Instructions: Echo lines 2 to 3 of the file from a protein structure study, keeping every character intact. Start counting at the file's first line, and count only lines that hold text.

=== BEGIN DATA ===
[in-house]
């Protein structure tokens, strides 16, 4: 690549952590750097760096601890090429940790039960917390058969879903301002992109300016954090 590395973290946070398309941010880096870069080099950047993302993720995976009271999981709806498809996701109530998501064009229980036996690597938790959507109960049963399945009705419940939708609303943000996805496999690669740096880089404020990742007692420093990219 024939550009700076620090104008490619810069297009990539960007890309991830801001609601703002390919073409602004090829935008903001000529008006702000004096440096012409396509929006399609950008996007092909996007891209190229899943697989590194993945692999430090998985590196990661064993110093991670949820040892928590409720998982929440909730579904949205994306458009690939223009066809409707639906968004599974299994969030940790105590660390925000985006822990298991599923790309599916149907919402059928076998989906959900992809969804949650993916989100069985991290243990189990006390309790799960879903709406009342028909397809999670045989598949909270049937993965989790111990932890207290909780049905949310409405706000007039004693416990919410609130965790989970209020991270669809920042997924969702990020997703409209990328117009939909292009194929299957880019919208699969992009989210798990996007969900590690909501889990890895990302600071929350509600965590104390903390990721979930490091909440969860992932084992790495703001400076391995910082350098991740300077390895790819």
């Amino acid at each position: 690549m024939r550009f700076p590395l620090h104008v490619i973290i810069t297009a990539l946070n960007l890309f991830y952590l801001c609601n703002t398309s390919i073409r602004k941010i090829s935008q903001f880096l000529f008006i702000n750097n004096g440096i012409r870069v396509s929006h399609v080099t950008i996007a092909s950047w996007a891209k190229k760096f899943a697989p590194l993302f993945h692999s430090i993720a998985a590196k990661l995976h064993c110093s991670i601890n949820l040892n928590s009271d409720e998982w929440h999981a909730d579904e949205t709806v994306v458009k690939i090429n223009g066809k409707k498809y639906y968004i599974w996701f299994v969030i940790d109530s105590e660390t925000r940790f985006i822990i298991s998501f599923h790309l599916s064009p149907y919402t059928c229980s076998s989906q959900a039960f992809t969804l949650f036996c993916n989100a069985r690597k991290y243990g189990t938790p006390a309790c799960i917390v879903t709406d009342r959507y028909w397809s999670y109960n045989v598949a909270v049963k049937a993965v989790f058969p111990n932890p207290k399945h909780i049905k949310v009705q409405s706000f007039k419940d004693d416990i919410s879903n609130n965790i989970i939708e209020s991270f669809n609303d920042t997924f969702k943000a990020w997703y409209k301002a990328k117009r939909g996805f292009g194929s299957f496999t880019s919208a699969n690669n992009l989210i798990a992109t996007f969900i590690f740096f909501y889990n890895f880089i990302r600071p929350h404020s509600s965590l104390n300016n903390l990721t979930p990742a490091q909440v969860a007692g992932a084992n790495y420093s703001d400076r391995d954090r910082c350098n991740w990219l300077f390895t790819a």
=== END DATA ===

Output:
């Protein structure tokens, strides 16, 4: 690549952590750097760096601890090429940790039960917390058969879903301002992109300016954090 590395973290946070398309941010880096870069080099950047993302993720995976009271999981709806498809996701109530998501064009229980036996690597938790959507109960049963399945009705419940939708609303943000996805496999690669740096880089404020990742007692420093990219 024939550009700076620090104008490619810069297009990539960007890309991830801001609601703002390919073409602004090829935008903001000529008006702000004096440096012409396509929006399609950008996007092909996007891209190229899943697989590194993945692999430090998985590196990661064993110093991670949820040892928590409720998982929440909730579904949205994306458009690939223009066809409707639906968004599974299994969030940790105590660390925000985006822990298991599923790309599916149907919402059928076998989906959900992809969804949650993916989100069985991290243990189990006390309790799960879903709406009342028909397809999670045989598949909270049937993965989790111990932890207290909780049905949310409405706000007039004693416990919410609130965790989970209020991270669809920042997924969702990020997703409209990328117009939909292009194929299957880019919208699969992009989210798990996007969900590690909501889990890895990302600071929350509600965590104390903390990721979930490091909440969860992932084992790495703001400076391995910082350098991740300077390895790819």
């Amino acid at each position: 690549m024939r550009f700076p590395l620090h104008v490619i973290i810069t297009a990539l946070n960007l890309f991830y952590l801001c609601n703002t398309s390919i073409r602004k941010i090829s935008q903001f880096l000529f008006i702000n750097n004096g440096i012409r870069v396509s929006h399609v080099t950008i996007a092909s950047w996007a891209k190229k760096f899943a697989p590194l993302f993945h692999s430090i993720a998985a590196k990661l995976h064993c110093s991670i601890n949820l040892n928590s009271d409720e998982w929440h999981a909730d579904e949205t709806v994306v458009k690939i090429n223009g066809k409707k498809y639906y968004i599974w996701f299994v969030i940790d109530s105590e660390t925000r940790f985006i822990i298991s998501f599923h790309l599916s064009p149907y919402t059928c229980s076998s989906q959900a039960f992809t969804l949650f036996c993916n989100a069985r690597k991290y243990g189990t938790p006390a309790c799960i917390v879903t709406d009342r959507y028909w397809s999670y109960n045989v598949a909270v049963k049937a993965v989790f058969p111990n932890p207290k399945h909780i049905k949310v009705q409405s706000f007039k419940d004693d416990i919410s879903n609130n965790i989970i939708e209020s991270f669809n609303d920042t997924f969702k943000a990020w997703y409209k301002a990328k117009r939909g996805f292009g194929s299957f496999t880019s919208a699969n690669n992009l989210i798990a992109t996007f969900i590690f740096f909501y889990n890895f880089i990302r600071p929350h404020s509600s965590l104390n300016n903390l990721t979930p990742a490091q909440v969860a007692g992932a084992n790495y420093s703001d400076r391995d954090r910082c350098n991740w990219l300077f390895t790819a």